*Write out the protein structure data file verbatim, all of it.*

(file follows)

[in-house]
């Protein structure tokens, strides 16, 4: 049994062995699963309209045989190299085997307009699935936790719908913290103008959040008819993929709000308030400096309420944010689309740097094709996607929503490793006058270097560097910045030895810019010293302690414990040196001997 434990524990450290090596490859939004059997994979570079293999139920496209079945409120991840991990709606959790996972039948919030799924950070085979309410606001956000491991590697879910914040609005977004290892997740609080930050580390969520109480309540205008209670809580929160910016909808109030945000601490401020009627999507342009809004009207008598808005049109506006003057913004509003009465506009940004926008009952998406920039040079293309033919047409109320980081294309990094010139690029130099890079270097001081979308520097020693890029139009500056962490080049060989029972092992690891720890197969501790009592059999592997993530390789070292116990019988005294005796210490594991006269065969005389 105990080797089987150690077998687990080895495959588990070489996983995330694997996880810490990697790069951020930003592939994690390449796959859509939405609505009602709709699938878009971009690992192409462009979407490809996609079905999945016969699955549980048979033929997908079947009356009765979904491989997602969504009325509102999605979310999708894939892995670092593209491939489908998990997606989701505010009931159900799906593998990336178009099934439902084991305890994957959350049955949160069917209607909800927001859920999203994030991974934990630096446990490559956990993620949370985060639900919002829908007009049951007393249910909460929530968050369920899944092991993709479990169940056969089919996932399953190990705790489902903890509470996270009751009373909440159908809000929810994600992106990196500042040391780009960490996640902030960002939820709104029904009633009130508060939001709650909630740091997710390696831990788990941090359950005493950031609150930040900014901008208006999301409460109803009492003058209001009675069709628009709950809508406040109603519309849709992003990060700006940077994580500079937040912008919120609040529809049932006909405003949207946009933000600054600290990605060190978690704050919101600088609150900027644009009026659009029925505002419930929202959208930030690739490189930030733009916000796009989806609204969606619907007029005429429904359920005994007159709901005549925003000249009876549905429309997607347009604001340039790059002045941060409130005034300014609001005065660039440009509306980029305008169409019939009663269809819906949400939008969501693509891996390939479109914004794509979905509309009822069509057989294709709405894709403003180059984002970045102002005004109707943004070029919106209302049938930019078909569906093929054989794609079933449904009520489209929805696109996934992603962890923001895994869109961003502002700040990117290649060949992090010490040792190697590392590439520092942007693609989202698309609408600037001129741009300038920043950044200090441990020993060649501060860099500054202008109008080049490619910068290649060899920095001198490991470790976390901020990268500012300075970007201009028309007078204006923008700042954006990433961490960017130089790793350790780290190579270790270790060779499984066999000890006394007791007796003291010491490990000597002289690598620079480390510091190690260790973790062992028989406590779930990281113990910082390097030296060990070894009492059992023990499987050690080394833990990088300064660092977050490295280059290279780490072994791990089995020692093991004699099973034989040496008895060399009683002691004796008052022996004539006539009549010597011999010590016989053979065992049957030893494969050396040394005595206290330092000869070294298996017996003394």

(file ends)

[in-house]
């Protein structure tokens, strides 16, 4: 049994062995699963309209045989190299085997307009699935936790719908913290103008959040008819993929709000308030400096309420944010689309740097094709996607929503490793006058270097560097910045030895810019010293302690414990040196001997 434990524990450290090596490859939004059997994979570079293999139920496209079945409120991840991990709606959790996972039948919030799924950070085979309410606001956000491991590697879910914040609005977004290892997740609080930050580390969520109480309540205008209670809580929160910016909808109030945000601490401020009627999507342009809004009207008598808005049109506006003057913004509003009465506009940004926008009952998406920039040079293309033919047409109320980081294309990094010139690029130099890079270097001081979308520097020693890029139009500056962490080049060989029972092992690891720890197969501790009592059999592997993530390789070292116990019988005294005796210490594991006269065969005389 105990080797089987150690077998687990080895495959588990070489996983995330694997996880810490990697790069951020930003592939994690390449796959859509939405609505009602709709699938878009971009690992192409462009979407490809996609079905999945016969699955549980048979033929997908079947009356009765979904491989997602969504009325509102999605979310999708894939892995670092593209491939489908998990997606989701505010009931159900799906593998990336178009099934439902084991305890994957959350049955949160069917209607909800927001859920999203994030991974934990630096446990490559956990993620949370985060639900919002829908007009049951007393249910909460929530968050369920899944092991993709479990169940056969089919996932399953190990705790489902903890509470996270009751009373909440159908809000929810994600992106990196500042040391780009960490996640902030960002939820709104029904009633009130508060939001709650909630740091997710390696831990788990941090359950005493950031609150930040900014901008208006999301409460109803009492003058209001009675069709628009709950809508406040109603519309849709992003990060700006940077994580500079937040912008919120609040529809049932006909405003949207946009933000600054600290990605060190978690704050919101600088609150900027644009009026659009029925505002419930929202959208930030690739490189930030733009916000796009989806609204969606619907007029005429429904359920005994007159709901005549925003000249009876549905429309997607347009604001340039790059002045941060409130005034300014609001005065660039440009509306980029305008169409019939009663269809819906949400939008969501693509891996390939479109914004794509979905509309009822069509057989294709709405894709403003180059984002970045102002005004109707943004070029919106209302049938930019078909569906093929054989794609079933449904009520489209929805696109996934992603962890923001895994869109961003502002700040990117290649060949992090010490040792190697590392590439520092942007693609989202698309609408600037001129741009300038920043950044200090441990020993060649501060860099500054202008109008080049490619910068290649060899920095001198490991470790976390901020990268500012300075970007201009028309007078204006923008700042954006990433961490960017130089790793350790780290190579270790270790060779499984066999000890006394007791007796003291010491490990000597002289690598620079480390510091190690260790973790062992028989406590779930990281113990910082390097030296060990070894009492059992023990499987050690080394833990990088300064660092977050490295280059290279780490072994791990089995020692093991004699099973034989040496008895060399009683002691004796008052022996004539006539009549010597011999010590016989053979065992049957030893494969050396040394005595206290330092000869070294298996017996003394």